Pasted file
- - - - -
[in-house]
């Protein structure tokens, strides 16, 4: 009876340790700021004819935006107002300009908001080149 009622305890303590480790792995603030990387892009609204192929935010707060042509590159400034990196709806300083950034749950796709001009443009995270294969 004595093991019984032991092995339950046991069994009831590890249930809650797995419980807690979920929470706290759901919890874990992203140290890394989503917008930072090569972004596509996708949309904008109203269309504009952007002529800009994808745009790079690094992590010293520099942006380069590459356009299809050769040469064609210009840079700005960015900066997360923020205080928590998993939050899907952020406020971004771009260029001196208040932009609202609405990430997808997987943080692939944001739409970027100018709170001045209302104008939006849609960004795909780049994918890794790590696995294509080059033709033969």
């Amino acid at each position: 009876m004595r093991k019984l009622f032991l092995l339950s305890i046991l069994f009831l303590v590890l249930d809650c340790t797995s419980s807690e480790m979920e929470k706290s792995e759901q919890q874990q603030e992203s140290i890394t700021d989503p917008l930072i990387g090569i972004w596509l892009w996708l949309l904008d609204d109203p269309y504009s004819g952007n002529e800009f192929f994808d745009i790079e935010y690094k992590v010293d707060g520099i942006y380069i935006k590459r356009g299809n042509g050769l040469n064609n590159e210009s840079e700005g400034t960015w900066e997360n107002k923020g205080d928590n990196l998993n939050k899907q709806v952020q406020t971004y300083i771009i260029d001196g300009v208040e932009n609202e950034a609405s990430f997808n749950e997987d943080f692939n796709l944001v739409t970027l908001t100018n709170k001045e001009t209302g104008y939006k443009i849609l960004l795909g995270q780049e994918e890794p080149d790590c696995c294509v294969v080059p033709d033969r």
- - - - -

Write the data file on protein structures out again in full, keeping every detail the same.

[in-house]
């Protein structure tokens, strides 16, 4: 009876340790700021004819935006107002300009908001080149 009622305890303590480790792995603030990387892009609204192929935010707060042509590159400034990196709806300083950034749950796709001009443009995270294969 004595093991019984032991092995339950046991069994009831590890249930809650797995419980807690979920929470706290759901919890874990992203140290890394989503917008930072090569972004596509996708949309904008109203269309504009952007002529800009994808745009790079690094992590010293520099942006380069590459356009299809050769040469064609210009840079700005960015900066997360923020205080928590998993939050899907952020406020971004771009260029001196208040932009609202609405990430997808997987943080692939944001739409970027100018709170001045209302104008939006849609960004795909780049994918890794790590696995294509080059033709033969």
């Amino acid at each position: 009876m004595r093991k019984l009622f032991l092995l339950s305890i046991l069994f009831l303590v590890l249930d809650c340790t797995s419980s807690e480790m979920e929470k706290s792995e759901q919890q874990q603030e992203s140290i890394t700021d989503p917008l930072i990387g090569i972004w596509l892009w996708l949309l904008d609204d109203p269309y504009s004819g952007n002529e800009f192929f994808d745009i790079e935010y690094k992590v010293d707060g520099i942006y380069i935006k590459r356009g299809n042509g050769l040469n064609n590159e210009s840079e700005g400034t960015w900066e997360n107002k923020g205080d928590n990196l998993n939050k899907q709806v952020q406020t971004y300083i771009i260029d001196g300009v208040e932009n609202e950034a609405s990430f997808n749950e997987d943080f692939n796709l944001v739409t970027l908001t100018n709170k001045e001009t209302g104008y939006k443009i849609l960004l795909g995270q780049e994918e890794p080149d790590c696995c294509v294969v080059p033709d033969r």